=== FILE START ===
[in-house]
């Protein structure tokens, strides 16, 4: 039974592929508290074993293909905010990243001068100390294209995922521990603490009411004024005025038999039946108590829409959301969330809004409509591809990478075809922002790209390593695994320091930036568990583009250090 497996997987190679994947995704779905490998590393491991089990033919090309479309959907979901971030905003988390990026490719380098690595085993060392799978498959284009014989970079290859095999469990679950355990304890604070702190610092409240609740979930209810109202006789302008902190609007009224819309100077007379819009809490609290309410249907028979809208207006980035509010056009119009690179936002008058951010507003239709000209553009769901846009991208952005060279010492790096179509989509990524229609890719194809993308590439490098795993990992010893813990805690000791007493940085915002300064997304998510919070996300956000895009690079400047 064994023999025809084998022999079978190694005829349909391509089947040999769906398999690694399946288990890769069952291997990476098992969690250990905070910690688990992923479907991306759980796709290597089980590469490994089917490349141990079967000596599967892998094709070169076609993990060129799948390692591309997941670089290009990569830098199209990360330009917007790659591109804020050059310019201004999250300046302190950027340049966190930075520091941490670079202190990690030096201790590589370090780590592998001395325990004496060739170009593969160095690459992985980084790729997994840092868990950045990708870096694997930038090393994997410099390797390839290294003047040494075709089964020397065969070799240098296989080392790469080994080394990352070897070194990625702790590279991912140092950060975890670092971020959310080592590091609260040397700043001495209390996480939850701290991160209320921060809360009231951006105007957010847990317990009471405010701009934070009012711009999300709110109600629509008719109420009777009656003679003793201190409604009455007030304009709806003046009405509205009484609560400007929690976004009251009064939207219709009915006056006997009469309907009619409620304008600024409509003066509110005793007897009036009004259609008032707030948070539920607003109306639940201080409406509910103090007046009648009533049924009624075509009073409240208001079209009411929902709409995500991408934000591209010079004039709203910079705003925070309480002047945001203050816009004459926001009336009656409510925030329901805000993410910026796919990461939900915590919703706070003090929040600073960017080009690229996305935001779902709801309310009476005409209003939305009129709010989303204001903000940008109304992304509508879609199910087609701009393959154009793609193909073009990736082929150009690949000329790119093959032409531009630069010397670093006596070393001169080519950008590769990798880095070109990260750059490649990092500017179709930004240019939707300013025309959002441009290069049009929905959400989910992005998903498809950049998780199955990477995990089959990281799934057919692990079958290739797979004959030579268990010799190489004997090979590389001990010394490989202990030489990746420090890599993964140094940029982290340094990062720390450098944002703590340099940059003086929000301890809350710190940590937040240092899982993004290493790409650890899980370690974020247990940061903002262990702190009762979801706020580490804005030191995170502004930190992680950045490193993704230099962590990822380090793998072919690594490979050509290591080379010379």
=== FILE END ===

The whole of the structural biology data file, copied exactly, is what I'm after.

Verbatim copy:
[in-house]
């Protein structure tokens, strides 16, 4: 039974592929508290074993293909905010990243001068100390294209995922521990603490009411004024005025038999039946108590829409959301969330809004409509591809990478075809922002790209390593695994320091930036568990583009250090 497996997987190679994947995704779905490998590393491991089990033919090309479309959907979901971030905003988390990026490719380098690595085993060392799978498959284009014989970079290859095999469990679950355990304890604070702190610092409240609740979930209810109202006789302008902190609007009224819309100077007379819009809490609290309410249907028979809208207006980035509010056009119009690179936002008058951010507003239709000209553009769901846009991208952005060279010492790096179509989509990524229609890719194809993308590439490098795993990992010893813990805690000791007493940085915002300064997304998510919070996300956000895009690079400047 064994023999025809084998022999079978190694005829349909391509089947040999769906398999690694399946288990890769069952291997990476098992969690250990905070910690688990992923479907991306759980796709290597089980590469490994089917490349141990079967000596599967892998094709070169076609993990060129799948390692591309997941670089290009990569830098199209990360330009917007790659591109804020050059310019201004999250300046302190950027340049966190930075520091941490670079202190990690030096201790590589370090780590592998001395325990004496060739170009593969160095690459992985980084790729997994840092868990950045990708870096694997930038090393994997410099390797390839290294003047040494075709089964020397065969070799240098296989080392790469080994080394990352070897070194990625702790590279991912140092950060975890670092971020959310080592590091609260040397700043001495209390996480939850701290991160209320921060809360009231951006105007957010847990317990009471405010701009934070009012711009999300709110109600629509008719109420009777009656003679003793201190409604009455007030304009709806003046009405509205009484609560400007929690976004009251009064939207219709009915006056006997009469309907009619409620304008600024409509003066509110005793007897009036009004259609008032707030948070539920607003109306639940201080409406509910103090007046009648009533049924009624075509009073409240208001079209009411929902709409995500991408934000591209010079004039709203910079705003925070309480002047945001203050816009004459926001009336009656409510925030329901805000993410910026796919990461939900915590919703706070003090929040600073960017080009690229996305935001779902709801309310009476005409209003939305009129709010989303204001903000940008109304992304509508879609199910087609701009393959154009793609193909073009990736082929150009690949000329790119093959032409531009630069010397670093006596070393001169080519950008590769990798880095070109990260750059490649990092500017179709930004240019939707300013025309959002441009290069049009929905959400989910992005998903498809950049998780199955990477995990089959990281799934057919692990079958290739797979004959030579268990010799190489004997090979590389001990010394490989202990030489990746420090890599993964140094940029982290340094990062720390450098944002703590340099940059003086929000301890809350710190940590937040240092899982993004290493790409650890899980370690974020247990940061903002262990702190009762979801706020580490804005030191995170502004930190992680950045490193993704230099962590990822380090793998072919690594490979050509290591080379010379």